A fortnight-long, self-imposed break from politics – it’s the one positive exploit I’ve engaged with this year that hasn’t been examined by a tutor, or squandered due to time pressure. So what have I rediscovered in the meantime? Well, misanthropy. Nicotine. And the works of Graham Linehan. That said, it’s my duty to return to the pit of current affairs and unearth some ghosts. Not long buried ones, either.
As ever, this comes with the express recommendation that any and all should get on the spectrum. Ian Dunt, Remaniacs and Twitter. There’s your trinity, although lately I haven’t been too fussed about the squawking birds. Little blues peck down to the skeleton. Fat ones become racist about a Liverpool forward.
Now in the face of impending European elections, we have a shiny new lifeline. Until that dark, pagan-laden night of Halloween have we found ourselves in a deadlock. Should we find no agreement on an amended deal and defer our part in EU Parliament elections, we’ll leave on June 1st without a deal. Should we reject a compromise deal, the path becomes even foggier. I’m guessing this is why mainstream media has suddenly become rather mute – they’ll ramp up the drama once the deadline looms closer.
More importantly, the BBC have again – and unsurprisingly – afforded more airtime to right-wing zealots. Remember Farage? He’s sent shockwaves through Westminster once and he’s set to do it again. It’s worrying, how the man has crafted a perfect yet tangible image as Brexit’s paragon. The one who will not only do it, but will do it right. Such sentiments are echoed in the latest polls, which show the Brexit Party with a vote share of 27%, eclipsing the Tories who lag behind with a 13% share.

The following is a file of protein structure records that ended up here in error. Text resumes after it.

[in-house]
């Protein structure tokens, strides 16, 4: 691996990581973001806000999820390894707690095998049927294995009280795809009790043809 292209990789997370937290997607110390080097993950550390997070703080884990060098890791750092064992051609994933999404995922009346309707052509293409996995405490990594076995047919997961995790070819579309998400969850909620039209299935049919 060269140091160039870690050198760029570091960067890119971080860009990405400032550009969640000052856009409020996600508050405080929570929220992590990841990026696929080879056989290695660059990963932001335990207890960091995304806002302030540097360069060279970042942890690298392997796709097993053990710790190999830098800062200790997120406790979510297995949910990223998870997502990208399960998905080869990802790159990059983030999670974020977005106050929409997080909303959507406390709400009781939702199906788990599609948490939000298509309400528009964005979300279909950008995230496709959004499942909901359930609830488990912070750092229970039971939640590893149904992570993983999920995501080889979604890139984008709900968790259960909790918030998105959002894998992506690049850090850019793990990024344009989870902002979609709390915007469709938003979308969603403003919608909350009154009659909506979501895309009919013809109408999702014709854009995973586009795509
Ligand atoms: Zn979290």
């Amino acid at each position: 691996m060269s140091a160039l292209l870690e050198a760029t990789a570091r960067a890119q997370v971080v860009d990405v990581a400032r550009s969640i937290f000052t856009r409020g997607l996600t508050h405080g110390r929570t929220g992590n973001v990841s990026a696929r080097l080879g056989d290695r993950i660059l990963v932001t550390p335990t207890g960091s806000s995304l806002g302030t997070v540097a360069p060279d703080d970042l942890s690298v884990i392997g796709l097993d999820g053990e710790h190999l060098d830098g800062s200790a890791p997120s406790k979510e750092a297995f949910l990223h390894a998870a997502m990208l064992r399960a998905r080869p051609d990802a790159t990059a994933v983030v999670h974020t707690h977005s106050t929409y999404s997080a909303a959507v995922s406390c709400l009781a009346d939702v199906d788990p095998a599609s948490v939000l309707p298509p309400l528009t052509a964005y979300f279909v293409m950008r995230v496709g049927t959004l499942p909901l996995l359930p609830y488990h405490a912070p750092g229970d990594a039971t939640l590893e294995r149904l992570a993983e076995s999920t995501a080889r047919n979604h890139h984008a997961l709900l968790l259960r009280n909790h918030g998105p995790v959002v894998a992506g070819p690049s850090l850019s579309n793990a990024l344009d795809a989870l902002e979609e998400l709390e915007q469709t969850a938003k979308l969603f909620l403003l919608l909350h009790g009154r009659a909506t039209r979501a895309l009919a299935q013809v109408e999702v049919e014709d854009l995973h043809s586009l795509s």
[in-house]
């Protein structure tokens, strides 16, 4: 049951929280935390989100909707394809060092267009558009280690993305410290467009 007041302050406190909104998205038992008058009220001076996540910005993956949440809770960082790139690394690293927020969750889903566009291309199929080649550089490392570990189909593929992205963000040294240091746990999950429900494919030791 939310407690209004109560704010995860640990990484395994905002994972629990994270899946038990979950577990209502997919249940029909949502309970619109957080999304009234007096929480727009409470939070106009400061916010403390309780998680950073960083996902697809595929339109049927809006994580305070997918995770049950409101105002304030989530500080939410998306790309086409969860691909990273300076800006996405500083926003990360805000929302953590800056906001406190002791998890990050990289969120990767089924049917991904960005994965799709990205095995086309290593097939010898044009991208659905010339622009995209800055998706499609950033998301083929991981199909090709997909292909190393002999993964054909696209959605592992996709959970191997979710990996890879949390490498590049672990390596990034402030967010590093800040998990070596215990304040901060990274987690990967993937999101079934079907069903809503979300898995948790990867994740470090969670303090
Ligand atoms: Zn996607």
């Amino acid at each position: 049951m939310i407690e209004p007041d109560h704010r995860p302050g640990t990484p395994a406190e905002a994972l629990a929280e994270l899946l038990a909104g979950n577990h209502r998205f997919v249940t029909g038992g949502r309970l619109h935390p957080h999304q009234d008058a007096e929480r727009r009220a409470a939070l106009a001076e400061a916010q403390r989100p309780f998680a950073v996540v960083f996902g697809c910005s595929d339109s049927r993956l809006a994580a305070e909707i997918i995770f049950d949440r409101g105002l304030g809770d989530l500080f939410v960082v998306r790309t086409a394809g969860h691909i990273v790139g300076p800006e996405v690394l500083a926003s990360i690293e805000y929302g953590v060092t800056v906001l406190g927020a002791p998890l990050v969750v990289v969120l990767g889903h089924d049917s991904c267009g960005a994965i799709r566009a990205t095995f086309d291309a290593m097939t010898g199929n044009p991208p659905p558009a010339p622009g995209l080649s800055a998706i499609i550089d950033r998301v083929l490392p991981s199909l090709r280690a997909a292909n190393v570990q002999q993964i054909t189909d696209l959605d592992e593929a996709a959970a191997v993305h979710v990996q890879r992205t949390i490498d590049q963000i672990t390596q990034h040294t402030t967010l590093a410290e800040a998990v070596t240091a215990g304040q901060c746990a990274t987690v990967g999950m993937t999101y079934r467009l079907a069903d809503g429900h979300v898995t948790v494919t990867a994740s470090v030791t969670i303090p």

So what’s changed? The man himself has said that there’s not much difference between this collective and UKIP in terms of policy – personnel, however, that’s something different. (Or so he says). Brexit is an issue that goes far beyond a stoic, unwavering political alignment, as the far-left and far-right find conciliation between themselves when they agree on what’s best for the country. Yet with a simple check, one finds that the Brexit Party’s MEPs all have prior or ongoing affiliations with UKIP – this includes stalwarts such as Paul Nuttall or David Coburn. As if to further re-establish the group’s harder approach to Brexit, Jacob Rees-Mogg’s sister Annunziata has been announced as one of their candidates for the forthcoming European elections.
Therein, little has changed. That includes support for the man, one whose proclamation upon resigning as leader of UKIP following the referendum was utterly triumphant. UKIP’s destiny had been realised and his job was done, for the man was content to leave Brexit in the hands of those who knew what they were doing. Or at least those that thought they knew what they were doing – who knew this process was so complex?
You’ll notice that with many demagogues throughout history will resort to jingoism and superficial charm to convince people that they do know what they’re talking about. Want to know a secret? They don’t. Farage is no different. He played his maverick hand following the referendum, leaving May with the dynamite that threatens to blow her premiership apart.
Inevitable as that is, he now returns to place himself at the eye of the storm. It’s my wish, however, that he will venture too far out from the safe zone. He will be swept up in the same maelstrom that has sucked both the soul and consistency from British political discourse since June 2016. I can only hope that the imminent EU elections will reveal how little faith the public has in him, because I can’t see this getting better with the possibility of Farage in charge.